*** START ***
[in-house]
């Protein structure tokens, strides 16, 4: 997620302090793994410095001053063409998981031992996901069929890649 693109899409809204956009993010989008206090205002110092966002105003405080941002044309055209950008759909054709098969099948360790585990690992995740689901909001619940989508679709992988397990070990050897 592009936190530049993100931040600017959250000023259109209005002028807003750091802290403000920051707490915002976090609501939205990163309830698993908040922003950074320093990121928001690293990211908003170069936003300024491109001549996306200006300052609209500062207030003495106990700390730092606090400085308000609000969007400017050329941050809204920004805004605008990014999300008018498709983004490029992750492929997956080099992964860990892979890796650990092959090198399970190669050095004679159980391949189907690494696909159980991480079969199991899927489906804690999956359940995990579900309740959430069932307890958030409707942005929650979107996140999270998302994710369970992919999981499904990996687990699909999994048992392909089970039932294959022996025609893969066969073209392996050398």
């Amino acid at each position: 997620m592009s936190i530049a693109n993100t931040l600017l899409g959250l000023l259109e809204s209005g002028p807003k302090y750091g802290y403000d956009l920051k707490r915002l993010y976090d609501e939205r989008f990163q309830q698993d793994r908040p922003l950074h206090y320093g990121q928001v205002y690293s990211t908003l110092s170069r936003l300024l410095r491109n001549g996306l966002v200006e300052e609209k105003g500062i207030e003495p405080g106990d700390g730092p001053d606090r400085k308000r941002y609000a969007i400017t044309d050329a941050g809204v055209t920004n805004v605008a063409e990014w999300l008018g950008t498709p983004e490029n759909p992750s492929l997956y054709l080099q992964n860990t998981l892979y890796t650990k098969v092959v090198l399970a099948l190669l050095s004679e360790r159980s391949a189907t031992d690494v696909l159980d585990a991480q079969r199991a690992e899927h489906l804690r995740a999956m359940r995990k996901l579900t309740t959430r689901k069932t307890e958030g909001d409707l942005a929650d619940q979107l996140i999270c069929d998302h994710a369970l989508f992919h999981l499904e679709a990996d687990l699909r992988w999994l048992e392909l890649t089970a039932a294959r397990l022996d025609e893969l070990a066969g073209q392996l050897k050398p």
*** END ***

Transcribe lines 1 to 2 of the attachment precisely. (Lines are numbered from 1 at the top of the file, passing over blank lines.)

[in-house]
């Protein structure tokens, strides 16, 4: 997620302090793994410095001053063409998981031992996901069929890649 693109899409809204956009993010989008206090205002110092966002105003405080941002044309055209950008759909054709098969099948360790585990690992995740689901909001619940989508679709992988397990070990050897 592009936190530049993100931040600017959250000023259109209005002028807003750091802290403000920051707490915002976090609501939205990163309830698993908040922003950074320093990121928001690293990211908003170069936003300024491109001549996306200006300052609209500062207030003495106990700390730092606090400085308000609000969007400017050329941050809204920004805004605008990014999300008018498709983004490029992750492929997956080099992964860990892979890796650990092959090198399970190669050095004679159980391949189907690494696909159980991480079969199991899927489906804690999956359940995990579900309740959430069932307890958030409707942005929650979107996140999270998302994710369970992919999981499904990996687990699909999994048992392909089970039932294959022996025609893969066969073209392996050398």